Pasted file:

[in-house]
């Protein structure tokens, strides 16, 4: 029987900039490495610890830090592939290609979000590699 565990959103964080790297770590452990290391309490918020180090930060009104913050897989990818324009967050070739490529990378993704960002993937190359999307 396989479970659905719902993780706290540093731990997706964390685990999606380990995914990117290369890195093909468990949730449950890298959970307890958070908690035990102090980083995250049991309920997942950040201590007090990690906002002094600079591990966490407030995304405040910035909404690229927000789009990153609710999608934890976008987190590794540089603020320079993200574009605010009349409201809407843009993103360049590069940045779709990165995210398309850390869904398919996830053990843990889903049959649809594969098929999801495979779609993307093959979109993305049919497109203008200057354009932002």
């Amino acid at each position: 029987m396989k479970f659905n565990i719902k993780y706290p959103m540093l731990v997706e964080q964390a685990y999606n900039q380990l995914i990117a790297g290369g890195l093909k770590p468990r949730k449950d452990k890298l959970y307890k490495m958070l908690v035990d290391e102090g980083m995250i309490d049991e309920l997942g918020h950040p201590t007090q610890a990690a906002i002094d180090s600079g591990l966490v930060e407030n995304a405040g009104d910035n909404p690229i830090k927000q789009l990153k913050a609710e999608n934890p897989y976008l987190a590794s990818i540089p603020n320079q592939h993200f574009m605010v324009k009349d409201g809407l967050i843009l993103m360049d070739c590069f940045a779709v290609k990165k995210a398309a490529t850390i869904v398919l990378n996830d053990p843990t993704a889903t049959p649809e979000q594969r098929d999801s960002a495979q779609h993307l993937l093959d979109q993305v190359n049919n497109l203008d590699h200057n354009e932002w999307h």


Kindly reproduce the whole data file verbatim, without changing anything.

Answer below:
[in-house]
């Protein structure tokens, strides 16, 4: 029987900039490495610890830090592939290609979000590699 565990959103964080790297770590452990290391309490918020180090930060009104913050897989990818324009967050070739490529990378993704960002993937190359999307 396989479970659905719902993780706290540093731990997706964390685990999606380990995914990117290369890195093909468990949730449950890298959970307890958070908690035990102090980083995250049991309920997942950040201590007090990690906002002094600079591990966490407030995304405040910035909404690229927000789009990153609710999608934890976008987190590794540089603020320079993200574009605010009349409201809407843009993103360049590069940045779709990165995210398309850390869904398919996830053990843990889903049959649809594969098929999801495979779609993307093959979109993305049919497109203008200057354009932002």
């Amino acid at each position: 029987m396989k479970f659905n565990i719902k993780y706290p959103m540093l731990v997706e964080q964390a685990y999606n900039q380990l995914i990117a790297g290369g890195l093909k770590p468990r949730k449950d452990k890298l959970y307890k490495m958070l908690v035990d290391e102090g980083m995250i309490d049991e309920l997942g918020h950040p201590t007090q610890a990690a906002i002094d180090s600079g591990l966490v930060e407030n995304a405040g009104d910035n909404p690229i830090k927000q789009l990153k913050a609710e999608n934890p897989y976008l987190a590794s990818i540089p603020n320079q592939h993200f574009m605010v324009k009349d409201g809407l967050i843009l993103m360049d070739c590069f940045a779709v290609k990165k995210a398309a490529t850390i869904v398919l990378n996830d053990p843990t993704a889903t049959p649809e979000q594969r098929d999801s960002a495979q779609h993307l993937l093959d979109q993305v190359n049919n497109l203008d590699h200057n354009e932002w999307h």